Korail operates commuter, subway, intercity and freight trains throughout South Korea. The railroad's headquarters are located in Daejeon.
What is now known as Korail was started as Railroad Administration Bureau of the Ministry of Transportation with the establishment of South Korean government. On September 1, 1963, the bureau became an agency that was known as Korean National Railroad (KNR) in English. In 2003, KNR adopted the current "Korail" logo in blue, but the "Korail" name was adopted before 2003. On January 1, 2005, KNR was split into Korea Railroad Corporation, which succeeded railroad operation with the Korail logo and name, and Korea Rail Network Authority, which succeeded maintaining tracks. In 2007, Corporate identity combining regarding 'Korail" was officially ended. In 2013 Dr. Choi YeonHye was appointed as the first female president and CEO of Korail.
Korail operates all the long distance lines in South Korea as well as local lines. The Gyeongbu Line with its high-speed parallel line, running between the two largest cities, Seoul and Busan, is by far the most heavily travelled line. Other main lines include Honam Line and Jeolla Line, stretching into Jeolla region, the Janghang Line and the Jungang Line.
The South Korean government plans to invest $US 88 billion in the network from 2011 to 2020, with extensive double-tracking and electrification.
The current list of railway lines with regular passenger service is as follows (urban Seoul metro lines excepted):
The Gyeongui and Gyeongwon lines were country's main lines before division, but after division, only local trains have been in service. Now these two lines are almost regarded as metro lines, with Tonggeun (Commuter) services in some sections.
Korail covers a total of 104 stations with its 150 trains. An average of 2,177,000 people use Korail's commuter lines every day.
The highest level of Korail trains is KTX (Korea Train Express). KTX trains run along Gyeongbu Line and Honam Line. ITX (Intercity Train Express), introduced in February 2012, runs along non-HSR lines and have more stops. As of August 2014, there are two ITX services available; ITX-Cheongchun (ITX-청춘) on Gyeongchun Line, and ITX-Saemaul (ITX-새마을) on Gyeongbu, Jungang, and Honam Line.
Saemaul-ho (새마을호), which borrowed its name from New Community Movement, provides the fastest and most comfortable service in selected conventional rail lines. After ITX-Saemaul service introduced, Saemaul-ho service will gradually replaced with new ITX service and only non-electrified service will remain as Saemaul class.
Mugunghwa-ho (무궁화호), the most popular grade, is most popular in Korail service order. Almost every rail line has one or more regular Mugunghwa-ho schedule, mainly express but also including one or more local services. Nuriro (누리로) service, introduced in June 2009, is medium- to long-distance service similar to German RegionalExpress. Nuriro service mainly runs between Seoul and Sinchang and placed between Seoul Subway and Mugunghwa-ho.
Korail offers a rail pass called Korea Rail Pass, or KR Pass for short, to foreign travelers, such that they can take most of the trains operated by Korail freely, including KTX. But subways and tourist trains by Korail are not covered.
Foreigners living in South Korea for more than six months are ineligible for using KR Pass, but Korail offers the Happy Rail Pass, which is very similar to the KR Pass, for a slightly a higher price.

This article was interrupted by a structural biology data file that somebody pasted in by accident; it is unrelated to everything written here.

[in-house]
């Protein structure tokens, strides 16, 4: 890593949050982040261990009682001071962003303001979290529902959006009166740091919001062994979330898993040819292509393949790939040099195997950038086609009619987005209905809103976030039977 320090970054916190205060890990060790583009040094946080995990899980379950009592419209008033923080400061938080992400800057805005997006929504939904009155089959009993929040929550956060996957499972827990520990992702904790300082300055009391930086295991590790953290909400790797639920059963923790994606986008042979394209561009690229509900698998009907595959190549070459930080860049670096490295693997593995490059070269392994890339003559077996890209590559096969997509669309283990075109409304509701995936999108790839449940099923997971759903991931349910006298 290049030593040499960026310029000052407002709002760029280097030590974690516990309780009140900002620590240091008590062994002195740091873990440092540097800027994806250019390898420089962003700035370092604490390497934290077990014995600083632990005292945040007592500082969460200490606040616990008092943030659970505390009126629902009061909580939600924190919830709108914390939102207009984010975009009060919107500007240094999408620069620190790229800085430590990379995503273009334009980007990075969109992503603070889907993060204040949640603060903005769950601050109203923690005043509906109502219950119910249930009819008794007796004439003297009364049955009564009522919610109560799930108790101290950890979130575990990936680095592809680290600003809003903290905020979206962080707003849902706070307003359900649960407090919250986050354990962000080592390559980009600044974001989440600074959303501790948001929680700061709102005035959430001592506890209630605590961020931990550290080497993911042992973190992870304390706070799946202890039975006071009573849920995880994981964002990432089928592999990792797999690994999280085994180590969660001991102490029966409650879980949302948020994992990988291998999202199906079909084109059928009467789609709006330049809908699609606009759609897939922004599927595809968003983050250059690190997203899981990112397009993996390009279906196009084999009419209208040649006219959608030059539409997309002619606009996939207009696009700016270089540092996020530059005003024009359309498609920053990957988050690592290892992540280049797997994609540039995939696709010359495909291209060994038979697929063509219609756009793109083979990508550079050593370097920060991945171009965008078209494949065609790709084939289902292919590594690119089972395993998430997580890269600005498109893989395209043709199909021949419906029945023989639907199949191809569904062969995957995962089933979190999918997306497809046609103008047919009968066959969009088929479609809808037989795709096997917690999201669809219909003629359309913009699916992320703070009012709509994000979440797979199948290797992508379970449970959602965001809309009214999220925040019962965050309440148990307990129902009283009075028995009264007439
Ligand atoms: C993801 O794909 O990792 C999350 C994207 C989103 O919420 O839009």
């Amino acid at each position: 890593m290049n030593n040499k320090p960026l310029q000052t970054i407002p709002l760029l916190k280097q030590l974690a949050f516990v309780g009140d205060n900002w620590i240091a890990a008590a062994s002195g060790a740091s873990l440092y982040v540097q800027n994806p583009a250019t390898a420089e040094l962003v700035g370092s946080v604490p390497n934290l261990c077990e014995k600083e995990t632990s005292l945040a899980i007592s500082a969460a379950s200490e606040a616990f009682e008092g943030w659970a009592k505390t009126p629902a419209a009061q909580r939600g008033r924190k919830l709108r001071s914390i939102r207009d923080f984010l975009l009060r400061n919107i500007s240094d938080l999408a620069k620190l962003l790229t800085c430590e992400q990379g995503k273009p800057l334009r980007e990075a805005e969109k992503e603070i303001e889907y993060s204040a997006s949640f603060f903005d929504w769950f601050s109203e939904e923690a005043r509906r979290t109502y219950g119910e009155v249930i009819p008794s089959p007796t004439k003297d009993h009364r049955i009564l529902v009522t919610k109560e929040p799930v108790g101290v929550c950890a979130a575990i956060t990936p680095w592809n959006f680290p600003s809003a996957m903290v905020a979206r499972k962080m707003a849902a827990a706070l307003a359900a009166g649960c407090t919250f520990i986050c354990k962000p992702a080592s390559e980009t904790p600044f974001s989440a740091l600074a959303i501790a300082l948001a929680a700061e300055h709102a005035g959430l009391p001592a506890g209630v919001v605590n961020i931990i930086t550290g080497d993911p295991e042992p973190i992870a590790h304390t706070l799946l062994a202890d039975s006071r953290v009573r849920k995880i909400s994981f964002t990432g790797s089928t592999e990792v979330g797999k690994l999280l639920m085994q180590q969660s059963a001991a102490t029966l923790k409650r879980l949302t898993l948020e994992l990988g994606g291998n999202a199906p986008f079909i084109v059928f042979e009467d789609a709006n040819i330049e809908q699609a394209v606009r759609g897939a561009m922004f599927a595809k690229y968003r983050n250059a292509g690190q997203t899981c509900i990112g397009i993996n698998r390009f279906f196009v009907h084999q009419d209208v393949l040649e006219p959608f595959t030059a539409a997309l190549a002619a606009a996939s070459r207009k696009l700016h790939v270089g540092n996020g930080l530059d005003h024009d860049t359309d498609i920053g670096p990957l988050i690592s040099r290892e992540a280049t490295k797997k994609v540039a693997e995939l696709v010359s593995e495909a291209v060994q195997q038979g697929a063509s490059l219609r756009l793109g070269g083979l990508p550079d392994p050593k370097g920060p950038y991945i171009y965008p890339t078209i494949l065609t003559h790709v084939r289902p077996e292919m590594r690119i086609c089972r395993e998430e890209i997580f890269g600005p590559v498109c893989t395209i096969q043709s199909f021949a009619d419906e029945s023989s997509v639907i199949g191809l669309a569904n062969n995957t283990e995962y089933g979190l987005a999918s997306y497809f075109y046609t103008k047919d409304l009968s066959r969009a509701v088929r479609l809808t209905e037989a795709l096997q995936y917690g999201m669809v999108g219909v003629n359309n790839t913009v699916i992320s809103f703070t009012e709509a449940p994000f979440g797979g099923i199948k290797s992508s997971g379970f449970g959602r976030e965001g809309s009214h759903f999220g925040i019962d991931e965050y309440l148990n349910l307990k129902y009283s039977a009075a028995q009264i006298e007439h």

Most of the railroad's employees are members of the Korean Railway Workers' Union, which is frequently at odds with Korail management. Strikes, such as the South Korean railroad strike of 2006, are not uncommon.
In December 2013, 23,000-100,000 union members and friends protested the privatization of Korail in Seoul.
Until the division of Korea following the end of the Second World War, the Gyeongui Line and Gyeongwon Line extended into what is now North Korea. The Gyeongui Line connected Seoul to Kaesong, Pyongyang, and Sinuiju on the Chinese border, while the Gyeongwon Line served Wonsan on the east coast. Another line—the Kumgangsan Electric Railway—connected the town of Cheorwon, now on the border of North and South Korea, on the Gyeongwon Line, to Mt. Geumgang, now in the North.
The Gyeongui Line is one of two lines whose southern and northern halves are now being reconnected, the other line being the Donghae Bukbu Line. On 17 May 2007, two test trains ran on the reconnected lines: one on the west line from Munsan to Kaesong; the second on the east from Jejin to Kumgang.
In December 2007, regular freight service started on the Gyeongui line, from South Korea into the Kaesong Industrial Park in the north. The service has been underutilized, however: as it was reported in October 2008, on 150 out of 163 return trips that had been done so far, the train carried no cargo at all. The total amount of cargo carried over this period had been merely 340 tons. This absence of interest in the service has been explained by the customers' (companies operating in Kaesong) preference for road transport. In November 2008, North Korea shut down the link.
There is no railroad connection between South Korea and Japan
Japan Rail Kyushu offers a jet foil ferry service between Busan and Fukuoka taking about 3 hours.
A Korean Strait undersea tunnel was proposed from Fukuoka to Busan via Tsushima as far back as 1917, but the plan has never progressed past the research phase. While the increased wealth of South Korea and continued growth of trade between the nations has made the economic case for the tunnel more compelling, promotion has focused more on using the project to reduce political tension between the nations.
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